Ally MadDonald then spoke: “I noticed though that in the paper there were quotes from yourself and Cllr Saggers about that, it would realise x amount of money, there would be a certain amount of money that would then go into the Common Good Fund and all that sort of stuff, but again, it doesn't appear to me that not only have you not taken into account the low value of the land currently but also the fact that the stock market has collapsed or crashed – it's not doing very,very well so any kind of investments of the Common Good Fund are not going to be useful. So that is again another reason for not proceeding with this at this time.”

Tom Heggie intervened: “We are not proceeding with a sale, that is the point, there is no imperative for a sale. What we are doing is clearing the groundworks so, if and when, if and when, it is appropriate then a sale can go ahead reasonably effectively. At the moment it would take, well this process would probably take at least 12 months I would imagine before we are at a point before there is any real clarification of all the issues once we have gone through the consultation, once we have gone to court, all the rest of it. So at the moment there is no immediate sale being thought about.”

Ally returned to the discussion: “So can I ask why that wasn't made clearer in the newspaper article?”

Tom responded: “Well in the article people ask questions, we've had all kinds of things said in newspaper articles in the last few months, some of which have not been based on facts and some of which have been interpreted and so on. The imperative is not for a sale at the moment, all we are doing is clarifying if a sale would be possible and there are all kinds of factors in the value of land, particularly for development at the moment. There are various things that are being thought about through Her Majesty's Scottish Government as it is, which would affect the price of development land going forward. So it would be then for a judgement – you are referring to Cllr Saggers, he's more than aware, in fact he is more than aware of all these investment things than I am and guides us very well and asks the correct questions on our behalf. So at the moment we are simply asking for a first step along the road, that is all that we are asking for.”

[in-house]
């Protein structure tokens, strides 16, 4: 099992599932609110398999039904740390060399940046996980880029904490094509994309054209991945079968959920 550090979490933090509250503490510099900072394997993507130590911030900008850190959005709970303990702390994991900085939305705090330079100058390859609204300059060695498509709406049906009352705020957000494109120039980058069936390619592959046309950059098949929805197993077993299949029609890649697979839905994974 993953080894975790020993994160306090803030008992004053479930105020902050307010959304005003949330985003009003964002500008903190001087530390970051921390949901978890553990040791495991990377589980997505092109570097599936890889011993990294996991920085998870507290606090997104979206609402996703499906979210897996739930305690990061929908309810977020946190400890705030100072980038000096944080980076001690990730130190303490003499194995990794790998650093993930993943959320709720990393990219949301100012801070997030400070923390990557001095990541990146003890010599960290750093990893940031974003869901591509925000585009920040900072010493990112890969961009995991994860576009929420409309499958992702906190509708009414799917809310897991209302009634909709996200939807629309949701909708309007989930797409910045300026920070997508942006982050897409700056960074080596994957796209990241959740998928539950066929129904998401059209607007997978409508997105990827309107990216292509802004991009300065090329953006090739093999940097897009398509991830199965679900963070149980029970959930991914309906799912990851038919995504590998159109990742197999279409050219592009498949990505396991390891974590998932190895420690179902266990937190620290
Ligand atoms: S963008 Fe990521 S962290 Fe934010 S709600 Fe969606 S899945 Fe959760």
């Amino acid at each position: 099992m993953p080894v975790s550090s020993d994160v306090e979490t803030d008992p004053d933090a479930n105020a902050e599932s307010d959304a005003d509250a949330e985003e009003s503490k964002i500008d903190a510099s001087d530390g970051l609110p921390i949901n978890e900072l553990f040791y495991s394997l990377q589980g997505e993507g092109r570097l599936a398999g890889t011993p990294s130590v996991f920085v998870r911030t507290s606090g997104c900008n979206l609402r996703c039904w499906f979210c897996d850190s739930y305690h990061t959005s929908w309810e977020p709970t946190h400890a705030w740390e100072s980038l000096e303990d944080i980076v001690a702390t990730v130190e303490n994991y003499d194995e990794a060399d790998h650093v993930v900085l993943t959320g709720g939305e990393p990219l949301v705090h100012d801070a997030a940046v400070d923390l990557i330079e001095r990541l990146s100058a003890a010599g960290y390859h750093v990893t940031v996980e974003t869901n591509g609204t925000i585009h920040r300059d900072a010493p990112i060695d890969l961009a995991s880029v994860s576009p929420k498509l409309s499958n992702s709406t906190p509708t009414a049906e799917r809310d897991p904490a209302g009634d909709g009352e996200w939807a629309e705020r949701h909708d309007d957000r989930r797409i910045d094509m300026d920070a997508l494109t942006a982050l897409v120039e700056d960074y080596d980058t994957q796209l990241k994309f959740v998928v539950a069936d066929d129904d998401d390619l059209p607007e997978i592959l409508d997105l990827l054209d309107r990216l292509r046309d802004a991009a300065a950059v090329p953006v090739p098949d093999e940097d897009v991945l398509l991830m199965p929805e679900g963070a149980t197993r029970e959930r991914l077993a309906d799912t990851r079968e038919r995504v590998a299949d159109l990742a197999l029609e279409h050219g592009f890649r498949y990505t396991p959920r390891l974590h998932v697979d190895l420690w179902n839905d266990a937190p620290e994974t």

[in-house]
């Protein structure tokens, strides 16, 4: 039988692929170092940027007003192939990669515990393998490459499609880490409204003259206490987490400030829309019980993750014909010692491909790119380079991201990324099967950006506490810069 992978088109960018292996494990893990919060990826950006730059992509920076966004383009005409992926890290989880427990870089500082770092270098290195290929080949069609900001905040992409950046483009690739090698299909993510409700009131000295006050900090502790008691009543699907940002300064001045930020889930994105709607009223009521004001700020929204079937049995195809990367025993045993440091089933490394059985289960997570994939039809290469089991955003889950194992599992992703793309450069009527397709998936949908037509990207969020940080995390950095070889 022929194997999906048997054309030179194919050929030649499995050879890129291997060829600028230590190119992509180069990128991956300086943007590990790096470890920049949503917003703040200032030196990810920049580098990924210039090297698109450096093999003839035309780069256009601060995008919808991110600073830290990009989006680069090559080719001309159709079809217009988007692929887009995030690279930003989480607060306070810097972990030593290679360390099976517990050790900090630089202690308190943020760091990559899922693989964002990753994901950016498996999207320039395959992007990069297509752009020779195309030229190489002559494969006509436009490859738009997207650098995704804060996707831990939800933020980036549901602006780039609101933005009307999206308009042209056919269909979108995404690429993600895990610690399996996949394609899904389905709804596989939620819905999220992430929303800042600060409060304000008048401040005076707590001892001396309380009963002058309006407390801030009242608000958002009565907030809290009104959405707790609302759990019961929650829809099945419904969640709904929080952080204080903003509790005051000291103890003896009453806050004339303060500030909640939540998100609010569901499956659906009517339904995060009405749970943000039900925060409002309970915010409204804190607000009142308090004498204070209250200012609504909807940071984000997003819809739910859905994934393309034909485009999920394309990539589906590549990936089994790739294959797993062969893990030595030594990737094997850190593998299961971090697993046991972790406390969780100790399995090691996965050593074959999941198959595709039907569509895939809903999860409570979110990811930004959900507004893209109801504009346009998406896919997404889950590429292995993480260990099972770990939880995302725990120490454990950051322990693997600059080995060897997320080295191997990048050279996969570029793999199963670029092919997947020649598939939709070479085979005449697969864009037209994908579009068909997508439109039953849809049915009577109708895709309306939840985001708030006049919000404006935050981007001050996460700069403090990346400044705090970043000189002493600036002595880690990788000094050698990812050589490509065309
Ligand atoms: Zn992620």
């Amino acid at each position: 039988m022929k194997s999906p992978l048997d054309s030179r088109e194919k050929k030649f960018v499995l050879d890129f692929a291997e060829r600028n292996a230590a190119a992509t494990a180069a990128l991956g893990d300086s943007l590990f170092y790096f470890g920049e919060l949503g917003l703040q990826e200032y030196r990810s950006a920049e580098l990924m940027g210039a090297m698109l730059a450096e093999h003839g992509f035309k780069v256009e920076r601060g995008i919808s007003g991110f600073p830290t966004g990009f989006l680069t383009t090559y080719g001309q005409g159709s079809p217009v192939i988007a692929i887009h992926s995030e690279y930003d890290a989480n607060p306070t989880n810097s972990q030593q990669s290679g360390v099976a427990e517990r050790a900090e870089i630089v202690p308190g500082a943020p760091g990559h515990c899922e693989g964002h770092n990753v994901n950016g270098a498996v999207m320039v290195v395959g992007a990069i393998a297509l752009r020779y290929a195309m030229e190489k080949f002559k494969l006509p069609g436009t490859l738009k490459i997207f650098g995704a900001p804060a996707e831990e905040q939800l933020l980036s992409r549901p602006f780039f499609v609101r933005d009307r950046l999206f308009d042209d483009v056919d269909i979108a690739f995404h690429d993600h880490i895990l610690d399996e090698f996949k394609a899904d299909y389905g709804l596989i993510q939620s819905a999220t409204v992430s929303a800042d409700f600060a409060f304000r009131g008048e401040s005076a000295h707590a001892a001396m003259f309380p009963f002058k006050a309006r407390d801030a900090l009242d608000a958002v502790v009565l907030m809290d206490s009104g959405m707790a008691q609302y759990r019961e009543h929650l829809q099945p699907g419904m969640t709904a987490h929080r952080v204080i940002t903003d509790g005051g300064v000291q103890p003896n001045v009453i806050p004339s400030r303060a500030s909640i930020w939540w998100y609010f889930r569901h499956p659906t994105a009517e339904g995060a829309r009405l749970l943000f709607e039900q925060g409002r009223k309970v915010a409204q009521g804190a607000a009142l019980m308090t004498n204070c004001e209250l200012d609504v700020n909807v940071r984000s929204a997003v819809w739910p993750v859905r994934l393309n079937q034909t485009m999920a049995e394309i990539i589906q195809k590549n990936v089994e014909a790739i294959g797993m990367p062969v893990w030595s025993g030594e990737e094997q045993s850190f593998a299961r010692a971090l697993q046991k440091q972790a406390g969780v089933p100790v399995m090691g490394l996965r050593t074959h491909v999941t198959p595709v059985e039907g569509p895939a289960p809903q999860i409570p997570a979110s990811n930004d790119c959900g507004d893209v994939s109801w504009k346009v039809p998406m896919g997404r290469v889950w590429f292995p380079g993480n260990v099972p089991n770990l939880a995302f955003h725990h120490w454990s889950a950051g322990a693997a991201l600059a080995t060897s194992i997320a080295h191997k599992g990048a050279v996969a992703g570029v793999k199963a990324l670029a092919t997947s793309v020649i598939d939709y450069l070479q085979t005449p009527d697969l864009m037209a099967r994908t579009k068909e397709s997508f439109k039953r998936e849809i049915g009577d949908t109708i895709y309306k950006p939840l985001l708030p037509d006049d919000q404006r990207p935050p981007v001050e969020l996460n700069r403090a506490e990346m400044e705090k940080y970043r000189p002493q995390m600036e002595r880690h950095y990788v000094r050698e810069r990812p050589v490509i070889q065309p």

Ally thanked Tom.

Sheena Baker then spoke: “Well now I'm really confused. Really, really confused because the document that I have been given is headed up “proposal to sell for development Common Good Property”, proposal to sell the Common Good property and then it moves on, further on to say, well lots of things but, all the things I highlighted. It would provide significant funds for fresh investment in the town, for potential development of existing Common Good assets. Well I heard what you said and I also heard what you said about Peter Saggers. All I can say is I hope nothing goes wrong because pour old Peter is going to have this hanging round his head forever and a day.”

Tom Heggie was very quick to respond: “Not at all, not at all, the proposal to sell doesn't mean we are selling tomorrow. It could mean we could be selling in five years time...”

Sheena intervened: “We know that, we know that Tom. We do realise that it is not tommorrow but the principle is that you want agreement to sell and it could be that as soon as that came through you could do it or you could leave it a year or two years. It's a lot more than....”

She was cut out by Tom who said: “There are still significant, there are significant steps to be taken and there has to be judgements made.”